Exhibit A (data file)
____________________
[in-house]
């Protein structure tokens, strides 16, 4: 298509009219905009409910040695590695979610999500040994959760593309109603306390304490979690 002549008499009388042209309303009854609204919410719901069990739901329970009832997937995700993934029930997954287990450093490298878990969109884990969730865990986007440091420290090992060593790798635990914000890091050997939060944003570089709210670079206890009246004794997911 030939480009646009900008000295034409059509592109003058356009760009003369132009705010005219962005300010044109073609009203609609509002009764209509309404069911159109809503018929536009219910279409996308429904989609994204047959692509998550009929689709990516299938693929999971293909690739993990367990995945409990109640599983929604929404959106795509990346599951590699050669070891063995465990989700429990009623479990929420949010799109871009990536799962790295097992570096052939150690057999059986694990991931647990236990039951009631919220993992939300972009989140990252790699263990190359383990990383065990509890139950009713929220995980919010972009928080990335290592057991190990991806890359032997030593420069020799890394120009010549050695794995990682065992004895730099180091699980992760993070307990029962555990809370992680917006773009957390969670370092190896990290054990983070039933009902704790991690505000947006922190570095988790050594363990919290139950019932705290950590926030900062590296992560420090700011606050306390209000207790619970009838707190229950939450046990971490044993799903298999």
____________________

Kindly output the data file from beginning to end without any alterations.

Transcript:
[in-house]
């Protein structure tokens, strides 16, 4: 298509009219905009409910040695590695979610999500040994959760593309109603306390304490979690 002549008499009388042209309303009854609204919410719901069990739901329970009832997937995700993934029930997954287990450093490298878990969109884990969730865990986007440091420290090992060593790798635990914000890091050997939060944003570089709210670079206890009246004794997911 030939480009646009900008000295034409059509592109003058356009760009003369132009705010005219962005300010044109073609009203609609509002009764209509309404069911159109809503018929536009219910279409996308429904989609994204047959692509998550009929689709990516299938693929999971293909690739993990367990995945409990109640599983929604929404959106795509990346599951590699050669070891063995465990989700429990009623479990929420949010799109871009990536799962790295097992570096052939150690057999059986694990991931647990236990039951009631919220993992939300972009989140990252790699263990190359383990990383065990509890139950009713929220995980919010972009928080990335290592057991190990991806890359032997030593420069020799890394120009010549050695794995990682065992004895730099180091699980992760993070307990029962555990809370992680917006773009957390969670370092190896990290054990983070039933009902704790991690505000947006922190570095988790050594363990919290139950019932705290950590926030900062590296992560420090700011606050306390209000207790619970009838707190229950939450046990971490044993799903298999």